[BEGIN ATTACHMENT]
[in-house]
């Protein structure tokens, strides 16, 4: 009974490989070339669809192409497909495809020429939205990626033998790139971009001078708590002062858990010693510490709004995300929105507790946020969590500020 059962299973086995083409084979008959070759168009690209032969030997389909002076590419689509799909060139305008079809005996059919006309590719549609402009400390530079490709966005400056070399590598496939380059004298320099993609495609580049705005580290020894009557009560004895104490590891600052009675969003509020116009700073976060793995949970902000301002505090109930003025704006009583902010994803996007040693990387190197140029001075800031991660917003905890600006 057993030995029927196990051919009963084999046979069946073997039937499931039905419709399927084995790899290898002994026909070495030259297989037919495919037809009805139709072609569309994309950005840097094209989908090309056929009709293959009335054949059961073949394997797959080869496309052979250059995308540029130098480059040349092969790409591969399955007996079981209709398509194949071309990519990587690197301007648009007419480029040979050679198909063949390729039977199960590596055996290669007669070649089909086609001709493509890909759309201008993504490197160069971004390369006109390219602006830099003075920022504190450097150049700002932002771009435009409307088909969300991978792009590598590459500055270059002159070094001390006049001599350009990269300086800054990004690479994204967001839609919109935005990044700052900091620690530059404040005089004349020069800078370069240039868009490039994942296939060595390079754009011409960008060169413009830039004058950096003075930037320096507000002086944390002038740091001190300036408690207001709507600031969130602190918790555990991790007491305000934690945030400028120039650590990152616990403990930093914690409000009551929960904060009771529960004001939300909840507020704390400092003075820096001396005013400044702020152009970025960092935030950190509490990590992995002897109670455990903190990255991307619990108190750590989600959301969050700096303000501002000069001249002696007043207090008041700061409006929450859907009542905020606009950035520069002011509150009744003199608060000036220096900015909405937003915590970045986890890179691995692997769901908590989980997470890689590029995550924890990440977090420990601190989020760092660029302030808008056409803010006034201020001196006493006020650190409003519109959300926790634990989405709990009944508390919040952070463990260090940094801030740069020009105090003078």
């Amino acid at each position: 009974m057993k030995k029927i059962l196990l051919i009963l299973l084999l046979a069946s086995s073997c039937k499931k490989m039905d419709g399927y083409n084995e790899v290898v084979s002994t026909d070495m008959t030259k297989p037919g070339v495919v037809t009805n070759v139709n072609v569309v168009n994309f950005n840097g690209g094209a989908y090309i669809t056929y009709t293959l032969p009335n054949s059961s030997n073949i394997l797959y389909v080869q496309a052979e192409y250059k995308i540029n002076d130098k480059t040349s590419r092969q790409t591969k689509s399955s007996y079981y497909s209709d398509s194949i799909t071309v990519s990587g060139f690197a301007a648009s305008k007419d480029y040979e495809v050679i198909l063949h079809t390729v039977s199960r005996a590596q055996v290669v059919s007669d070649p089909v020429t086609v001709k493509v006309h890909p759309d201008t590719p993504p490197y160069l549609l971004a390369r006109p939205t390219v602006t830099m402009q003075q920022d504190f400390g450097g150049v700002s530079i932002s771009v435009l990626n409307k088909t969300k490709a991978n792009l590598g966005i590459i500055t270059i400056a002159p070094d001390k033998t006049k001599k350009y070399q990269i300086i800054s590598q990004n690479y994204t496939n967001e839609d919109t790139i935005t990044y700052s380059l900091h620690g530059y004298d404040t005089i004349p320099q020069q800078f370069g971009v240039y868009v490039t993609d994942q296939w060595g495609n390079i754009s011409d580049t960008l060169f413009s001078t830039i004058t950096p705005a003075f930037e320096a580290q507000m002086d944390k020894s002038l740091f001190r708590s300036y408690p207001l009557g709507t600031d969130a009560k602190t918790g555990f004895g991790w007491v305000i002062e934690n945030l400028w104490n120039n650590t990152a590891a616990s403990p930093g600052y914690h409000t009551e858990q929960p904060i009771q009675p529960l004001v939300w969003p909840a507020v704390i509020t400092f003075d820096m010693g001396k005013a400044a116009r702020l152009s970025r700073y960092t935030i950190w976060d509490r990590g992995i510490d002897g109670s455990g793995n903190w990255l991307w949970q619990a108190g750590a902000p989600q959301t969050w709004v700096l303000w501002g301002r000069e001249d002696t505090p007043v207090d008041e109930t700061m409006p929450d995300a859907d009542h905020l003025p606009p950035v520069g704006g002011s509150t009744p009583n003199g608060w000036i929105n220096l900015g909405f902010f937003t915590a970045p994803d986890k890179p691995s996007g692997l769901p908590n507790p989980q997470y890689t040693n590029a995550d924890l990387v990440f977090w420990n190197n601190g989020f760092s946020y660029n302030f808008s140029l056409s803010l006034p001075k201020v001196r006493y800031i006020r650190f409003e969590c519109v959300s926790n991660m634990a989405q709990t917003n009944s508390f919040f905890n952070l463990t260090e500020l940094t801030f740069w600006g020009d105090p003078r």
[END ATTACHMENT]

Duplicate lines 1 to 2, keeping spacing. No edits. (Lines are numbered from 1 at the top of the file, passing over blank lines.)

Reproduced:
[in-house]
């Protein structure tokens, strides 16, 4: 009974490989070339669809192409497909495809020429939205990626033998790139971009001078708590002062858990010693510490709004995300929105507790946020969590500020 059962299973086995083409084979008959070759168009690209032969030997389909002076590419689509799909060139305008079809005996059919006309590719549609402009400390530079490709966005400056070399590598496939380059004298320099993609495609580049705005580290020894009557009560004895104490590891600052009675969003509020116009700073976060793995949970902000301002505090109930003025704006009583902010994803996007040693990387190197140029001075800031991660917003905890600006 057993030995029927196990051919009963084999046979069946073997039937499931039905419709399927084995790899290898002994026909070495030259297989037919495919037809009805139709072609569309994309950005840097094209989908090309056929009709293959009335054949059961073949394997797959080869496309052979250059995308540029130098480059040349092969790409591969399955007996079981209709398509194949071309990519990587690197301007648009007419480029040979050679198909063949390729039977199960590596055996290669007669070649089909086609001709493509890909759309201008993504490197160069971004390369006109390219602006830099003075920022504190450097150049700002932002771009435009409307088909969300991978792009590598590459500055270059002159070094001390006049001599350009990269300086800054990004690479994204967001839609919109935005990044700052900091620690530059404040005089004349020069800078370069240039868009490039994942296939060595390079754009011409960008060169413009830039004058950096003075930037320096507000002086944390002038740091001190300036408690207001709507600031969130602190918790555990991790007491305000934690945030400028120039650590990152616990403990930093914690409000009551929960904060009771529960004001939300909840507020704390400092003075820096001396005013400044702020152009970025960092935030950190509490990590992995002897109670455990903190990255991307619990108190750590989600959301969050700096303000501002000069001249002696007043207090008041700061409006929450859907009542905020606009950035520069002011509150009744003199608060000036220096900015909405937003915590970045986890890179691995692997769901908590989980997470890689590029995550924890990440977090420990601190989020760092660029302030808008056409803010006034201020001196006493006020650190409003519109959300926790634990989405709990009944508390919040952070463990260090940094801030740069020009105090003078």